More hands on deck to probe Bay ‘bomb ship’
While the arrested Russian cargo ship with a number of mysterious containers of what are believed to be explosives remains anchored in Algoa Bay, the police have roped in other agencies to assist with the investigation.
This comes after a criminal case of alleged contravention of the Non-Proliferation of Weapons of Mass Destruction Act and the Explosives Act had been registered at the Swartkops police station on Tuesday.
The country’s ocean safety watchdog, the South African Maritime Safety Authority, has since been called in and has declared that all the “dangerous goods” on the vessel are stored correctly in terms of international law.
However, the Directorate for Priority Crime Investigation – the Hawks – which detained the ship, the Lada, on Sunday, and are handling the docket, remain tight-lipped on the criminal investigation.
The bust came after the police’s Explosives Unit raided the cargo vessel when it docked at the Port of Ngqura on Sunday.
Officials confirmed that 34 containers carrying explosives and components were found on board, of which 14 were destined for SA and due to be offloaded at the port.
The remaining 20 containers were destined for Lagos in Nigeria and for the US.
Hawks spokesperson Hangwani Mulaudzi said on Thursday: “This is a very sensitive matter and in that case we are not prepared to give or divulge details pending a thorough assessment by the different roleplayers that have been roped in to assist.”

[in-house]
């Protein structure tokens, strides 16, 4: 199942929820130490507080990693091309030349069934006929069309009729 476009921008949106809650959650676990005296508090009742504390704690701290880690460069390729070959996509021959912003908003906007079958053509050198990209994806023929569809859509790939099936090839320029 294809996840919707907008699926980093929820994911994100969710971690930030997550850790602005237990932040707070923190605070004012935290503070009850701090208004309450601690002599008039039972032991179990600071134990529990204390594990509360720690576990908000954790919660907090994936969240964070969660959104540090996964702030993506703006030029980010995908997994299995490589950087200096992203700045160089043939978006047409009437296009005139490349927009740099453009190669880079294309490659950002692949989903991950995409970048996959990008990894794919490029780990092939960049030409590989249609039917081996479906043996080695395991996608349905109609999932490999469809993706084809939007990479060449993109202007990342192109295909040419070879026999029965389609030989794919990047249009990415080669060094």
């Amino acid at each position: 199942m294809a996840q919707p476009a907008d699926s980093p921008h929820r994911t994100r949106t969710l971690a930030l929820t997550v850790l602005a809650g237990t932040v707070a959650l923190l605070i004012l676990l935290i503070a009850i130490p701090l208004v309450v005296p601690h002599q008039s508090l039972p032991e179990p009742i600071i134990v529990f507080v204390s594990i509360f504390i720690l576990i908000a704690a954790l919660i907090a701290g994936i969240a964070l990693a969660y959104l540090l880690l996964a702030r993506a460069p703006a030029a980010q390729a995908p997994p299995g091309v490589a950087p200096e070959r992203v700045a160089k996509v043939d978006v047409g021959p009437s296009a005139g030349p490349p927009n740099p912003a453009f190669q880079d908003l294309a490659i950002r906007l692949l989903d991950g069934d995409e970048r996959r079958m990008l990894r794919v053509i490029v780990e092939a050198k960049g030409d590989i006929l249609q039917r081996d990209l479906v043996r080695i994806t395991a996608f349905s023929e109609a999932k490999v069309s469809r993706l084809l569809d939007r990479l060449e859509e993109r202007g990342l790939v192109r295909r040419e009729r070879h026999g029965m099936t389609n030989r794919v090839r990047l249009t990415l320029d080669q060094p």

Mulaudzi said no person had been arrested or charged but failed to elaborate on why the ship was being detained.
The maritime safety authority’s deputy chief operations officer, Captain Nigel Campbell, said it was not involved in the arrest but was overseeing maritime safety issues.
“The vessel has the correct document of compliance to carry dangerous goods in terms of the International Maritime Dangerous Goods Code and the Merchant Shipping (Dangerous Goods) Regulations.
“It appears that there are no contraventions relating to maritime issues,” he said.
Officials said questions were raised over the permits around the other 20 containers which were not destined for SA.
On Wednesday, the Transnet National Port Authority confirmed that the Lada had been arrested and was being monitored while it remains anchored about 15km from the Port of Ngqura.
The Lada has not moved from its position since Monday.
The South African Council for Non-Proliferation of Weapons of Mass Destruction has oversight over explosives and components in transit.
Its mandate is to oversee biological, chemical and nuclear weapons and their delivery systems – such as missiles – within the borders of the country.
The non-proliferation act states that a permit would be needed to transport any of these items – which is what the Hawks are believed to be looking into.
The council answers directly to trade and industry minister Rob Davies, whose office failed to respond to questions.
Attempts to reach the council were also unsuccessful.